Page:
LOS ANGELES — Usually, dumb video games don’t know they’re dumb video games. That’s not the case with the ludicrously self-aware “Sunset Overdrive” (Microsoft, for the Xbox One, $59.99), a vibrant open-world action game set in a doomed metropolis that’s been overrun by mutants, robots and mercenaries after the release of a toxic energy drink.
While pop culture typically depicts the apocalypse in various shades of brown and gray, the designers at Insomniac Games have created an over-the-top, end-of-the-world setup that looks more like an amusement park than a prison. It’s basically one big playground to blow up stuff while zipping around a colorful cross between Miami and Tokyo.
The developers have masterfully designed a frenetic transversal system that provides the nameless superpowered hero with the ability to grind along power lines, bounce off cars, run across skyscrapers and skim along canals. There’s also a way to teleport around Sunset City, but it’s always more entertaining to take the scenic route.
That sense of freedom extends to the creation of the protagonist himself. At any point, players can make him black or white, big or small, shaggy or smooth. He can be a she — and she can wear a jester’s hat with a marching band uniform while armed with a genital-shaped shotgun and a hairspray-powered rocket launcher, if she wants.
Indeed, “Sunset Overdrive” features many options. The mind-boggling array of customization extends beyond wacky weapons and costumes to bonuses and power-ups that can increase the ammo capacity of guns, weaken specific enemy types or melt the ground you walk on.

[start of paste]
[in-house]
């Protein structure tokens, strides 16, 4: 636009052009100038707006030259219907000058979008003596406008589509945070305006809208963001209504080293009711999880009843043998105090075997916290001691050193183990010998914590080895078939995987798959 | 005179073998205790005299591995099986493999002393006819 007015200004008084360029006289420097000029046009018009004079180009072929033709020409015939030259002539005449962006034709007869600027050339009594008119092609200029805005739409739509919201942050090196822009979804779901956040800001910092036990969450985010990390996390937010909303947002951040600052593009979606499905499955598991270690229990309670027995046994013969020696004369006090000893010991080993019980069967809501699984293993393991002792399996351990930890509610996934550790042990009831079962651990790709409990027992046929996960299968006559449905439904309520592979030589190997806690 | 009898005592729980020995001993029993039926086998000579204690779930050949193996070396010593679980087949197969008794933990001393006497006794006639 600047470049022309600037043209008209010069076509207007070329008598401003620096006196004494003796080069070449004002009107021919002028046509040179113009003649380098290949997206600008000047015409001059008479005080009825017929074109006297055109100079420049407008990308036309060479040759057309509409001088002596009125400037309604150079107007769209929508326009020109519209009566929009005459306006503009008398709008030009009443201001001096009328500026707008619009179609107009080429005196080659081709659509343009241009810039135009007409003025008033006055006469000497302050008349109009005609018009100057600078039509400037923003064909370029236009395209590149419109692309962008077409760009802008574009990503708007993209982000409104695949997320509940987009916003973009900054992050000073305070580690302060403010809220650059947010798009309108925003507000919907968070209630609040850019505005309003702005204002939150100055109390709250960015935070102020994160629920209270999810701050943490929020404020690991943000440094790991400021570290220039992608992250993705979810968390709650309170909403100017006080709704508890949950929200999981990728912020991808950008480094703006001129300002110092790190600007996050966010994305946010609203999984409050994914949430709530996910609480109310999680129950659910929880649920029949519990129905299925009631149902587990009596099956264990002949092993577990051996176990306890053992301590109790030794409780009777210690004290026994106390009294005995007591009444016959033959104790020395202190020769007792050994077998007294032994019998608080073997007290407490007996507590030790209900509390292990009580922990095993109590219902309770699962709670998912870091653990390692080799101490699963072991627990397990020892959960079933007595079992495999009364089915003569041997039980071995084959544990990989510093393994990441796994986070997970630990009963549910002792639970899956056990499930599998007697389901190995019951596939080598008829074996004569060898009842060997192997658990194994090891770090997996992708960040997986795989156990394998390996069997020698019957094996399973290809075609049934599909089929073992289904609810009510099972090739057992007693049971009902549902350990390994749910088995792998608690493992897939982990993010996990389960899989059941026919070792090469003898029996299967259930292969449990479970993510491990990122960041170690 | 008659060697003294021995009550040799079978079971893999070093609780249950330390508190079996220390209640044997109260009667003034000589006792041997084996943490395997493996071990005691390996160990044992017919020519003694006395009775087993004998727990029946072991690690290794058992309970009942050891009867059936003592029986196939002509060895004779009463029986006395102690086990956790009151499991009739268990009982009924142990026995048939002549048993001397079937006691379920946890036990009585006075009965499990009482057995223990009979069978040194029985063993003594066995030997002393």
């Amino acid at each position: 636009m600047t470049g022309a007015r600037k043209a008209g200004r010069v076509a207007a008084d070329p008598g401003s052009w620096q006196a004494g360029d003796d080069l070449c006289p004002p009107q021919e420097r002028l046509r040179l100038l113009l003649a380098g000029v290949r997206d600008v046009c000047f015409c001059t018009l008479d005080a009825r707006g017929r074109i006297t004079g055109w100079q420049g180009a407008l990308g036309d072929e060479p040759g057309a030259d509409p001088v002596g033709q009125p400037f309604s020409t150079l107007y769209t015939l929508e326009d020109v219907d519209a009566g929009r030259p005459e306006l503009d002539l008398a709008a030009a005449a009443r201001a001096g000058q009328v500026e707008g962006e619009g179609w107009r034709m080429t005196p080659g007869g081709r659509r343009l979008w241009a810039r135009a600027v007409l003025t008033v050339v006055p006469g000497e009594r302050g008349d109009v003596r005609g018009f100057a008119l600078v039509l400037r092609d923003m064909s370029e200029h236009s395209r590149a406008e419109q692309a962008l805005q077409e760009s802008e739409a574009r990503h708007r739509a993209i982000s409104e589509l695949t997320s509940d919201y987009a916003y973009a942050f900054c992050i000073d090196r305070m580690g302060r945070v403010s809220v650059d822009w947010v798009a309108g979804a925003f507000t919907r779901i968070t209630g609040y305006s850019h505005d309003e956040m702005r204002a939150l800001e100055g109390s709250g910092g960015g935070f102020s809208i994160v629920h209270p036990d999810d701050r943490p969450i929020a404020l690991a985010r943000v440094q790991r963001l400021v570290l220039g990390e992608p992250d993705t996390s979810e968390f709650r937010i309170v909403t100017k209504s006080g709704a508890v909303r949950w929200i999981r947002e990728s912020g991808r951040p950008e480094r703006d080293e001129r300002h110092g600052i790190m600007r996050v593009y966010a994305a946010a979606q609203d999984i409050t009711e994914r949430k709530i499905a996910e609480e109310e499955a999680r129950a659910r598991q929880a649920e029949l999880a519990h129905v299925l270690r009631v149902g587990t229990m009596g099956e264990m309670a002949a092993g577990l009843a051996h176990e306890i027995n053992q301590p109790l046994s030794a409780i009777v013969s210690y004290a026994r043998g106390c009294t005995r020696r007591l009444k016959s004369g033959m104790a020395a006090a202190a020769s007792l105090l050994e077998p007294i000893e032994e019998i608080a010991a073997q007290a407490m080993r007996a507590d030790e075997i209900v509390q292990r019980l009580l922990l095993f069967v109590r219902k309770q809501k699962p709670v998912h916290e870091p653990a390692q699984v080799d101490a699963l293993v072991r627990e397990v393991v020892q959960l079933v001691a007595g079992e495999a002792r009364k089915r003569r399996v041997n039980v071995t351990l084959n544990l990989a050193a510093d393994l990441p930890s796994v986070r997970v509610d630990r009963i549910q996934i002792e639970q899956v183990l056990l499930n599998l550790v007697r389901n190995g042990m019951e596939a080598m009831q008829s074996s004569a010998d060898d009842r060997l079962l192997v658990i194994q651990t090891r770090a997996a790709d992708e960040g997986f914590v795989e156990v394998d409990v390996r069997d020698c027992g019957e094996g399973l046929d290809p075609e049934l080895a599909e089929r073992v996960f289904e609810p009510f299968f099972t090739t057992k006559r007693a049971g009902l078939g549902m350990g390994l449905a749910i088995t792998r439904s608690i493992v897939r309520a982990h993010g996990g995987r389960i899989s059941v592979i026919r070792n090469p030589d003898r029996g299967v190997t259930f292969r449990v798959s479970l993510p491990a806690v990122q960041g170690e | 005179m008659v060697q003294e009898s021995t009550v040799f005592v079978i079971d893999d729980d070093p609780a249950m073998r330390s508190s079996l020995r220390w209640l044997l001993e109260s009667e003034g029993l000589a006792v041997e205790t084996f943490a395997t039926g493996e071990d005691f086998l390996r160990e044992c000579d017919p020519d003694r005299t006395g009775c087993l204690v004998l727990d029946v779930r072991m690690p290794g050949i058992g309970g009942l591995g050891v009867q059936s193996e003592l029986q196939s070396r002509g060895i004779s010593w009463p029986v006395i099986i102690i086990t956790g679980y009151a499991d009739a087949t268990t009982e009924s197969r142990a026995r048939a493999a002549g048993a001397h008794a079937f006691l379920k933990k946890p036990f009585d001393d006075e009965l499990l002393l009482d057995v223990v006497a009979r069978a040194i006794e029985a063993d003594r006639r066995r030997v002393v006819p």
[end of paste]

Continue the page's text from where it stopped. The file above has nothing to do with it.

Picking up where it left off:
The ultimate goal is to take down the evil corporation that unleased the orange-colored swill on citizens and escape the city. Along the way, there are spoiled brats, killer balloons, ninja cheerleaders and an outrageously awesome appearance by Buzz Osborne of the rock band the Melvins. Yep, “Sunset Overdrive” is basically an interactive Troma film.
The game is laced with quips that break the fourth wall, calling out tired conventions of video games, such as repetitive fetch quests and disembodied narrators. Unfortunately, it’s only for humor’s sake because “Sunset Overdrive” never attempts to overcome its own mindlessness as it simultaneously skewers and celebrates so-called gamer culture.
Despite its refreshingly ridiculous take on an apocalypse and an exhilarating new way to traipse across a virtual city, there’s not much that’s original. It wouldn’t be all that shocking if “Sunset Overdrive” was actually just “Saints Row V” in disguise. It’s such wild fun, though, it would be dumb for Xbox One owners not to take a sip.